I know all insects are beneficial but honestly I don’t seem able to embrace Wasps.
Last fall, a calamity hit my bee hives although I didn’t know it at the time. The weather was beginning to get cooler and I was in the process of preparing my hives for winter. I’d made a batch of bee cakes. I had insulating sleeves ready to wrap each of the three hives. Activity in the hives was slowing.
I often just hang out at the bee yard and watch my girls coming and going. It’s always entertaining. They were still collecting pollen and I could hear the hum of activity from inside the hive. Drones were being pushed out of the hives as well, a sure sign that winter was coming. And then I happened to notice a wasp drop out of the sky, land at the hive entrance and boldly walk straight into the hive. I waited for the guards to catch it, surround it and drag it outside. But no, nothing happened. No battle occurred and shortly the wasp flew out of the hive as cool as could be. Further observation showed wasps coming and going at regular intervals, one at a time, with only the occasional confrontation from the guard bees.
I was curious and quickly did some google research. I was shocked and dismayed by what I found. It seems that the cunning wasps know they are less likely to be confronted if they just come and go one at a time, especially as the hive nears winter and the honey and pollen preparations become the sole concern. The hive is too busy taking care of their winter preparations to care about a single interloper. The wasps only mission is to eat bee larvae – protein – and perhaps a bit of honey for dessert. But really it’s the protein they are after.
This is devastating for the hive as it depends on new bees emerging over the winter to keep the hive alive. As the older bees reach the end of their life cycle, with no new young bees to take their place, the hive dwindles, is unable to keep warm, and eventually starves and freezes to death! Even if the Queen continues to lay through the winter, there are no nurse bees or workers to keep them going either.
I stood helplessly watching the innocuous and random arrival and departure of wasps from two of my hives, unable to stop them, or even slow the endless stream of predators. Shortly after, as the weather got chillier, I insulated my hives, wrapped and warm for the winter, and over the ensuing weeks I slipped food into the hives on a regular schedule as the weather allowed. But by early in the new year it was obvious that the bees were no longer consuming the bee cakes, that two of the hives were eerily silent. On the chance that some bees did survive I could not do a closer inspection at the risk exposing them to the cold and wet, and so I waited for spring.
One hive continued to thrive, consuming everything I placed on their top board. They were so obviously doing well that it made the two silent hives all the more somber. And then instead of the spring we anticipated, snow hit the west coast with unusually cold temperatures. Day after day the deep freeze held us in its grip. I yearned to wrap my surviving hive in a blanket and bring it into the house! Impossible of course! But I fretted over them almost daily.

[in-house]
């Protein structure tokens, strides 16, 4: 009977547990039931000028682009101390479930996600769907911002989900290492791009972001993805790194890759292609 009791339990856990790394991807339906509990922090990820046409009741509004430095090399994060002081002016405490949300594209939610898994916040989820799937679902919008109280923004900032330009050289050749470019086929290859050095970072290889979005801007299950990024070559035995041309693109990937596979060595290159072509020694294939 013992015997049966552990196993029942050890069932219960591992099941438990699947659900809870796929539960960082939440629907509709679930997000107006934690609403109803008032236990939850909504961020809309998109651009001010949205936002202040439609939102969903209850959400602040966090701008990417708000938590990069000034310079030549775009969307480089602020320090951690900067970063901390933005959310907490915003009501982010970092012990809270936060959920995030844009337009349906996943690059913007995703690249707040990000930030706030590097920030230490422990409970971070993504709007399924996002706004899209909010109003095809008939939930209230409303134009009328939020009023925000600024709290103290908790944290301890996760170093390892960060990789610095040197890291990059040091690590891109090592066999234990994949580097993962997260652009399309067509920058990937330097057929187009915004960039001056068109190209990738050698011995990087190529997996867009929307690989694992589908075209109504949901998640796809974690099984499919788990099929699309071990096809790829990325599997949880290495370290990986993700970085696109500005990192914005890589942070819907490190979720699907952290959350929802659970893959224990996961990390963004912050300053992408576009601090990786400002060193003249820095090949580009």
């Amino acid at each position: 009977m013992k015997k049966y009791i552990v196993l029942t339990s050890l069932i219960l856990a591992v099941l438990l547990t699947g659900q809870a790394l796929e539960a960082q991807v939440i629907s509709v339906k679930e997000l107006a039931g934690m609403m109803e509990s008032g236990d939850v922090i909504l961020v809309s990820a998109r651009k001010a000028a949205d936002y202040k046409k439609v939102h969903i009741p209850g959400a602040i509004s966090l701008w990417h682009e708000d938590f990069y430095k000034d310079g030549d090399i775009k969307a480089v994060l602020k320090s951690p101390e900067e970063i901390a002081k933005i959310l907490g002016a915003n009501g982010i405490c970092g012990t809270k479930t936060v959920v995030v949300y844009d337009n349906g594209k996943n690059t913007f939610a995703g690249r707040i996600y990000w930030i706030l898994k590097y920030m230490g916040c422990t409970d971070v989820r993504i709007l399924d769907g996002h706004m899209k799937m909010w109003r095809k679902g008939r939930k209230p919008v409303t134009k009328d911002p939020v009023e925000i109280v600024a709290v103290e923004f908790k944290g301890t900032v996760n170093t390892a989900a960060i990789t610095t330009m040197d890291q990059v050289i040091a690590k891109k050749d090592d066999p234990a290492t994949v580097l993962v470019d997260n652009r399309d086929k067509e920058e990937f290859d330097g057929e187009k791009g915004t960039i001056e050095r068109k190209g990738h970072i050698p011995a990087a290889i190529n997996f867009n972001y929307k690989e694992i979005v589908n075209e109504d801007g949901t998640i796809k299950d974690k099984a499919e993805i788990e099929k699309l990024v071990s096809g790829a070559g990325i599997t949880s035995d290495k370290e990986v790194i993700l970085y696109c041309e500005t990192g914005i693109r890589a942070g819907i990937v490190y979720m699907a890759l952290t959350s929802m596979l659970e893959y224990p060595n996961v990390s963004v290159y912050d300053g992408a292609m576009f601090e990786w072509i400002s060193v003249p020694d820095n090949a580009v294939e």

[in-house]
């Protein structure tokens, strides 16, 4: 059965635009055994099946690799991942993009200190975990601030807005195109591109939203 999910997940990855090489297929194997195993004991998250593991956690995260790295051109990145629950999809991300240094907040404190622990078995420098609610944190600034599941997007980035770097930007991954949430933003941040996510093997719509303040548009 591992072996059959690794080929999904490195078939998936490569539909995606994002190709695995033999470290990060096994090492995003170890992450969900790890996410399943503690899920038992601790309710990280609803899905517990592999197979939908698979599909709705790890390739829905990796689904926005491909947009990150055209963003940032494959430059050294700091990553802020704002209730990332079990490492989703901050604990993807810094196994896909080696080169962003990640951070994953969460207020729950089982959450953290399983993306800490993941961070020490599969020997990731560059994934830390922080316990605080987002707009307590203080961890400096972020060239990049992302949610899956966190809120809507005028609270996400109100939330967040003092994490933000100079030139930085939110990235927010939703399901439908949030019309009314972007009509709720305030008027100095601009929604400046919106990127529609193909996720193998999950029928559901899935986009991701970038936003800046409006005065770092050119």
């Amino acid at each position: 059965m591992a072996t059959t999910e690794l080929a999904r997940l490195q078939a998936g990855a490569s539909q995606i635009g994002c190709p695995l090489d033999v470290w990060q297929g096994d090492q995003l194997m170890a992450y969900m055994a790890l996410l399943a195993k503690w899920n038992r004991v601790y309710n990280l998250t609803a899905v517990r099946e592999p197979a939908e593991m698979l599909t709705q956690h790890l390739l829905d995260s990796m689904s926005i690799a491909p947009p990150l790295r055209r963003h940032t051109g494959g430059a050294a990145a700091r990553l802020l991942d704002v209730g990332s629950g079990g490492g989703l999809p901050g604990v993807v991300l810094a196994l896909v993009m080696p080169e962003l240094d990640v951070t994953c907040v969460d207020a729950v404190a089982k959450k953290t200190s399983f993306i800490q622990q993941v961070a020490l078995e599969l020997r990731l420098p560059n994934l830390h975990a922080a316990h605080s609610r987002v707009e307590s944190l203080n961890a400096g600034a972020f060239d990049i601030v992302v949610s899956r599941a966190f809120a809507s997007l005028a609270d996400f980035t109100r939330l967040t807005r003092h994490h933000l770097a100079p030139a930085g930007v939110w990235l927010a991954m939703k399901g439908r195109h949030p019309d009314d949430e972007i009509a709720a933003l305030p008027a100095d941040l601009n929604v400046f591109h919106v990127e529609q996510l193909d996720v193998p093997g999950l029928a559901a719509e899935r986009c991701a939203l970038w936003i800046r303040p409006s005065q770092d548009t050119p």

Finally the spring limped in and the warmer weather made it possible to take a look inside each hive. I was gutted at the destruction, the layer of dead bees on the bottom of my two silent hives. Both of them were full of honey but there simply had not been enough bees to keep the hives warm or allow them to access the winter stores. The wet and dank interiors of each hive were heartbreaking. I wept silently as I emptied the supers.
As I unwrapped the last and surviving bee hive, there was an equally shocking number of dead bees but the hive was still vibrant and living! The Queen had continued to lay her brood and bees were born throughout the winter to replace the deceased. And now they were eager to embrace the spring and start anew.
I cleaned up my hives and ordered one batch of new bees. Once they were installed I began my daily habit of wandering to the bee yard and watching what was going on.
And then I saw it! My gut clenched. A giant wasp was nosing around both hives!
It was a big fat wasp queen looking to start her new brood of killers for the coming year. My reaction was visceral and I almost fell over the fence around the bee yard trying to get at her before she got into a hive. At this time of year, I understand the queens are looking for free food and perhaps a chance to kill off the hive and start her family in the space!
For days we have been patrolling the bee yard and have exterminated half a dozen of the fat queens. But I plan on a more concerted wasp war and ongoing defense plan this year so that I can give next winter’s bees a fighting chance.